Books: For reasons which may eventually become apparent, I'm having a bit of a clearout at home. I'm ploughing through all the media I've accumulated over the last couple of decades - books, music, video - and making decisions about what stays with me and what goes to the charity shop. (Or goes to Music Magpie, which may not be as helpful for the sick and starving but works out quite nicely for me.) And I've found myself having to consider questions like this: how many Irvine Welsh novels do I actually need? Yes, Trainspotting, obviously: but there are several books of his that I've bought since then, read, and then apparently instantly forgotten. Straight off to Oxfam with those, then. But by that metric, I think that his latest paperback release - The Sex Lives Of Siamese Twins - counts as a keeper. Maybe because it's the first one of his I've read that moves out of his comfort zone of the underbelly of Scottish society, instead looking at the underbelly of American society. The story takes two very different women - fitness trainer Lucy Brennan, and food fanatic Lena Sorensen - and shows the chaos that results when the two encounter each other one night on a Florida highway. It's a tightly structured yarn, so much so that when you finally put it down you'll realise that there was only one way the plot ever could have gone. But the lead characters are brilliantly drawn, and your sympathies are carefully tweaked until you're never quite sure which one you're rooting for. Best of all, Welsh's trademark Unpleasant Bits are kept as garnish rather than being the whole raison d'etre for the novel. Relax, ladies, you're not going to Oxfam.
Comedy: At the time of writing, there's less than a week of the tedious election buildup to go. I don't know about you, but it strikes me that nothing's actually changed in the time since the date was made official: everything's reduced to the same names spouting the same entrenched positions they've always had, and nobody's going to change their mind about anything at this point. This would be the ideal environment for comedy that takes some of those entrenched positions and plays around with them a bit - but nobody seems to want to do that sort of comedy any more. Scratch that: maybe one man does. Andy Zaltzman has been doing political gags for as long as I've known him, and has ploughed that unprofitable furrow relentlessly while other comics have retreated into safer material about raising their kids or travelling on buses. His latest framework for doing this has been Satirist For Hire, in which he asks the audience to email him topics in advance that he can attack on the night with his satirical hair. He's in the middle of a short run of shows at the Udderbelly in London, where he's doing this with the aid of some specially invited guest comics. It's always going to be touch-and-go whether they're up to the challenge, but that's part of the fun of it. At the time of writing, there's one more of these shows to go, to be held on Election Night itself: the guests on May 7th include Josie Long, Tiernan Douieb and others tbc. Vote first, then have your decision potentially laughed at. Edited highlights from the shows may turn up on the Bugle Podcast at some point in the future.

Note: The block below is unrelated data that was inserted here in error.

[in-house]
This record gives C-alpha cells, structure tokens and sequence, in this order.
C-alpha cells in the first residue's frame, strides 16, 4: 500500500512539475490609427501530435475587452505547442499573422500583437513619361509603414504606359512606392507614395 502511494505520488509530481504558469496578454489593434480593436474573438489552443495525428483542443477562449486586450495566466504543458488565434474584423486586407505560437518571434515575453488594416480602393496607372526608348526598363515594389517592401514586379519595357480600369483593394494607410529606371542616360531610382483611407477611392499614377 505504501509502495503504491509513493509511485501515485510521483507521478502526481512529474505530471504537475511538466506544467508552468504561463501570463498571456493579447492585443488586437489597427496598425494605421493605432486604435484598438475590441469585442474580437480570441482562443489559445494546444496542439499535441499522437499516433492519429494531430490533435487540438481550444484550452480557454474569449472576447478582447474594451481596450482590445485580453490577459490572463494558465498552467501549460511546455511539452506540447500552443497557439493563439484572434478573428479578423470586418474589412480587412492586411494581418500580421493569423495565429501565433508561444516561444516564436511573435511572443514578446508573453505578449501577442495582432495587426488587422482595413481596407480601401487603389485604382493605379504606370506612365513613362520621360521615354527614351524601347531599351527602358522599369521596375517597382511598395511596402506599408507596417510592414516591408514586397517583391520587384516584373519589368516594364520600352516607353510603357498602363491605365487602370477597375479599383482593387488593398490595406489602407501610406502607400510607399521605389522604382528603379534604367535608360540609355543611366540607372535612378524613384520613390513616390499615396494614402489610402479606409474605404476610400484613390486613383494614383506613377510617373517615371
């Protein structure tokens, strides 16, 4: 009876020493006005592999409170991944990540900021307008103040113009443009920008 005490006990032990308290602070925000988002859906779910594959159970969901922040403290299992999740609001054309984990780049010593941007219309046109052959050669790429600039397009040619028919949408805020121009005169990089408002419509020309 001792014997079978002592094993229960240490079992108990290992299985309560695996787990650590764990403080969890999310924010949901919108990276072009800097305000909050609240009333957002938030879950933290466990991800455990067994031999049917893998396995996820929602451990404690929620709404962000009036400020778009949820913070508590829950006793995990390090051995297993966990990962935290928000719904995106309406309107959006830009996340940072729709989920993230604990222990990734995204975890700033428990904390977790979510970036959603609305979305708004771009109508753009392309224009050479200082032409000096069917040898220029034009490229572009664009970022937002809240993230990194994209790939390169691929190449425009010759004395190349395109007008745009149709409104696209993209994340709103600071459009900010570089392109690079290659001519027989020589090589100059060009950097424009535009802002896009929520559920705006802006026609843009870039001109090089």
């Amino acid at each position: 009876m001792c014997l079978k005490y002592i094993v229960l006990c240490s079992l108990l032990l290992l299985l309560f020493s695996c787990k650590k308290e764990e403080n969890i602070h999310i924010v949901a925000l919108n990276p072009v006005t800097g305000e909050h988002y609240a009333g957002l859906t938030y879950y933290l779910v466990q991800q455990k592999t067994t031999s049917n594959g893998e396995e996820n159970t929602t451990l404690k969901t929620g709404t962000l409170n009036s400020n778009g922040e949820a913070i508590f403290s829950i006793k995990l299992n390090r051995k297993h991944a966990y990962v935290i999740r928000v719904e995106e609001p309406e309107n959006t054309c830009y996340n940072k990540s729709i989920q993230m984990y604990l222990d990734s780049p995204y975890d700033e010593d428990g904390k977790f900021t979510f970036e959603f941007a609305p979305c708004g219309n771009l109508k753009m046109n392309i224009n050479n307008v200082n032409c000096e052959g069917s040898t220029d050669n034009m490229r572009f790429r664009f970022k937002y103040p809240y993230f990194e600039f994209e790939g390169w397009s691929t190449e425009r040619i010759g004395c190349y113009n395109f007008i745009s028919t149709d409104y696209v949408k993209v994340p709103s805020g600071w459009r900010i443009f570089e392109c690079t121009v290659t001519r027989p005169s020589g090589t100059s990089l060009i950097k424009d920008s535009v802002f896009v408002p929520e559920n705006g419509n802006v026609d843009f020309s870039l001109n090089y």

Music: When you go out with someone long enough, their musical taste tends to rub off on you. Unfortunately, this doesn't explain why I still can't persuade The Belated Birthday Girl how good Rubberbandits and The Polyphonic Spree are. But Johnny Dowd has been a favorite of hers since before I knew her, and over the years he's become one of my favourites too. The thing that fascinates me most about Dowd is that we see him play live every couple of years, and it's a different experience every time: sometimes it's just him and a guitar, sometimes with a full band, sometimes raising sonic hell with a beatbox and a loop unit. His most recent London gig at The Islington was an example of the latter, with his warped Americana getting warped even further through the application of electronic geegaws. It would be impossible to find any consistency in his output if it wasn't for the gloriously twisted wit of his lyrics, which is always there regardless of what kind of music is playing behind them. The album he's promoting on these gigs, That's Your Wife On The Back Of My Horse, presents these songs with, if anything, even more rough edges than the live shows, and is as good an introduction as any if you want to find out more about what he does.
The backstory is pretty much as described in the article itself. I was meant to be reviewing a film today, and then with little warning its release was delayed by a couple of weeks. This meant that Mostly Film now had a gap in its schedule for Friday May 1st. The traditional end-of-week filler option used on the site is Mostly Links, which is a collection of pointers to other bits of the internet in lieu of any original content of our own. I've never done one of those before, so I thought I'd give it a go. I'm basically using the weekend's new cinema releases as the jumping-off point for a lot of rambling, but I think it all just about comes together by the end.
Normally when I have a piece on Mostly Film, I do a second piece over here with accompanying backup material, but that wouldn't really work with a ragged collection of nonsense like MAYstly Links. So have this one as your backup instead. Because when you get down to it, isn't the Simian Substitute Site just this website's own equivalent method of generating stream-of-consciousness material to fill a gap in the schedule? I've had two of those published on the internet today, so that's got to count for something.
Speaking of stream-of-consciousness material, feel free to generate your own in the comment box below.